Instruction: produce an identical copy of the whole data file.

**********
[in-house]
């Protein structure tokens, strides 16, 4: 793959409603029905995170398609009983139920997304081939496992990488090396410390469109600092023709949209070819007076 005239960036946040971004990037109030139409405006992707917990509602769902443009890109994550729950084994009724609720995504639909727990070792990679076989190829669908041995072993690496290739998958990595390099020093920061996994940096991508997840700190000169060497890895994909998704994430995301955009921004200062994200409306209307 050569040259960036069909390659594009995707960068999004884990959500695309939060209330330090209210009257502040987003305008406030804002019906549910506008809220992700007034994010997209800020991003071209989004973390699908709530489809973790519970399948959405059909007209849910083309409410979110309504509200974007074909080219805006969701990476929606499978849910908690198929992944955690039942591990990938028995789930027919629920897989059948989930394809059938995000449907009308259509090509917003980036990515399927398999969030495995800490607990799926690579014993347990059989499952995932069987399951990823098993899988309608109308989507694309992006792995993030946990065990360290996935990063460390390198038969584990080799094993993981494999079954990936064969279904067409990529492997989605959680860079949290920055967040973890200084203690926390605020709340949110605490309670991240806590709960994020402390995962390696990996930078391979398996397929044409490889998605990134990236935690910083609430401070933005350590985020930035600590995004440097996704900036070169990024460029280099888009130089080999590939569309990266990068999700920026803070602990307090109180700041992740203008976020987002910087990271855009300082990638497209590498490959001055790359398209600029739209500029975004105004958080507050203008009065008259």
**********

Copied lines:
[in-house]
């Protein structure tokens, strides 16, 4: 793959409603029905995170398609009983139920997304081939496992990488090396410390469109600092023709949209070819007076 005239960036946040971004990037109030139409405006992707917990509602769902443009890109994550729950084994009724609720995504639909727990070792990679076989190829669908041995072993690496290739998958990595390099020093920061996994940096991508997840700190000169060497890895994909998704994430995301955009921004200062994200409306209307 050569040259960036069909390659594009995707960068999004884990959500695309939060209330330090209210009257502040987003305008406030804002019906549910506008809220992700007034994010997209800020991003071209989004973390699908709530489809973790519970399948959405059909007209849910083309409410979110309504509200974007074909080219805006969701990476929606499978849910908690198929992944955690039942591990990938028995789930027919629920897989059948989930394809059938995000449907009308259509090509917003980036990515399927398999969030495995800490607990799926690579014993347990059989499952995932069987399951990823098993899988309608109308989507694309992006792995993030946990065990360290996935990063460390390198038969584990080799094993993981494999079954990936064969279904067409990529492997989605959680860079949290920055967040973890200084203690926390605020709340949110605490309670991240806590709960994020402390995962390696990996930078391979398996397929044409490889998605990134990236935690910083609430401070933005350590985020930035600590995004440097996704900036070169990024460029280099888009130089080999590939569309990266990068999700920026803070602990307090109180700041992740203008976020987002910087990271855009300082990638497209590498490959001055790359398209600029739209500029975004105004958080507050203008009065008259």